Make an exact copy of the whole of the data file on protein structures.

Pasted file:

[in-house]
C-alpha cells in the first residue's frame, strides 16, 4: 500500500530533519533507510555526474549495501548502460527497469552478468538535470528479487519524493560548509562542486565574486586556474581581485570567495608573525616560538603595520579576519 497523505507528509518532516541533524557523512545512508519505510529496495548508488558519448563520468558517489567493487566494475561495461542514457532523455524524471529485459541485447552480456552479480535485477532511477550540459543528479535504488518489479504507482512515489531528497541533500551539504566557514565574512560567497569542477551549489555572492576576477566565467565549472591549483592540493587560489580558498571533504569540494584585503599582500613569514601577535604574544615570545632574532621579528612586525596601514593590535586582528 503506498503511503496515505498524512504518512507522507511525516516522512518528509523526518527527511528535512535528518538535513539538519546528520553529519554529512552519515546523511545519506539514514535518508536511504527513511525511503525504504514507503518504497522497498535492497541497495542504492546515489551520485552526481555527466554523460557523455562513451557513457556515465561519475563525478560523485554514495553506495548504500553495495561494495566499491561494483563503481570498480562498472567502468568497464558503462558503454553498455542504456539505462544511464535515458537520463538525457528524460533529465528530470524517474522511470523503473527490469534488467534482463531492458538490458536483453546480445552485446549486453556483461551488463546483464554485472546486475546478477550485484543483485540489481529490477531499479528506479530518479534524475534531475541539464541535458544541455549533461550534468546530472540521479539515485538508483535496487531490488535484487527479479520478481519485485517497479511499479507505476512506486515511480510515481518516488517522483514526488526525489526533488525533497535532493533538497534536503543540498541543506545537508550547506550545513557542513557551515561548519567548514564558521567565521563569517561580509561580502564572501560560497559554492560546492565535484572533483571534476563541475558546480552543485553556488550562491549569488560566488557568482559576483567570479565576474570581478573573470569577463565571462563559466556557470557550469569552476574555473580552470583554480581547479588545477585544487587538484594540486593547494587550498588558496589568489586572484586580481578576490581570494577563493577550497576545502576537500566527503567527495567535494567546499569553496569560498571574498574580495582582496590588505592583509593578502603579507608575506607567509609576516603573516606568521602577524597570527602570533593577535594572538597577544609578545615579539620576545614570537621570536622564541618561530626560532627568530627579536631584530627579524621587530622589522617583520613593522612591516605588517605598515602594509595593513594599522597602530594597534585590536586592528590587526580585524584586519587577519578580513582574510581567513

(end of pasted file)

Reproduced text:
[in-house]
C-alpha cells in the first residue's frame, strides 16, 4: 500500500530533519533507510555526474549495501548502460527497469552478468538535470528479487519524493560548509562542486565574486586556474581581485570567495608573525616560538603595520579576519 497523505507528509518532516541533524557523512545512508519505510529496495548508488558519448563520468558517489567493487566494475561495461542514457532523455524524471529485459541485447552480456552479480535485477532511477550540459543528479535504488518489479504507482512515489531528497541533500551539504566557514565574512560567497569542477551549489555572492576576477566565467565549472591549483592540493587560489580558498571533504569540494584585503599582500613569514601577535604574544615570545632574532621579528612586525596601514593590535586582528 503506498503511503496515505498524512504518512507522507511525516516522512518528509523526518527527511528535512535528518538535513539538519546528520553529519554529512552519515546523511545519506539514514535518508536511504527513511525511503525504504514507503518504497522497498535492497541497495542504492546515489551520485552526481555527466554523460557523455562513451557513457556515465561519475563525478560523485554514495553506495548504500553495495561494495566499491561494483563503481570498480562498472567502468568497464558503462558503454553498455542504456539505462544511464535515458537520463538525457528524460533529465528530470524517474522511470523503473527490469534488467534482463531492458538490458536483453546480445552485446549486453556483461551488463546483464554485472546486475546478477550485484543483485540489481529490477531499479528506479530518479534524475534531475541539464541535458544541455549533461550534468546530472540521479539515485538508483535496487531490488535484487527479479520478481519485485517497479511499479507505476512506486515511480510515481518516488517522483514526488526525489526533488525533497535532493533538497534536503543540498541543506545537508550547506550545513557542513557551515561548519567548514564558521567565521563569517561580509561580502564572501560560497559554492560546492565535484572533483571534476563541475558546480552543485553556488550562491549569488560566488557568482559576483567570479565576474570581478573573470569577463565571462563559466556557470557550469569552476574555473580552470583554480581547479588545477585544487587538484594540486593547494587550498588558496589568489586572484586580481578576490581570494577563493577550497576545502576537500566527503567527495567535494567546499569553496569560498571574498574580495582582496590588505592583509593578502603579507608575506607567509609576516603573516606568521602577524597570527602570533593577535594572538597577544609578545615579539620576545614570537621570536622564541618561530626560532627568530627579536631584530627579524621587530622589522617583520613593522612591516605588517605598515602594509595593513594599522597602530594597534585590536586592528590587526580585524584586519587577519578580513582574510581567513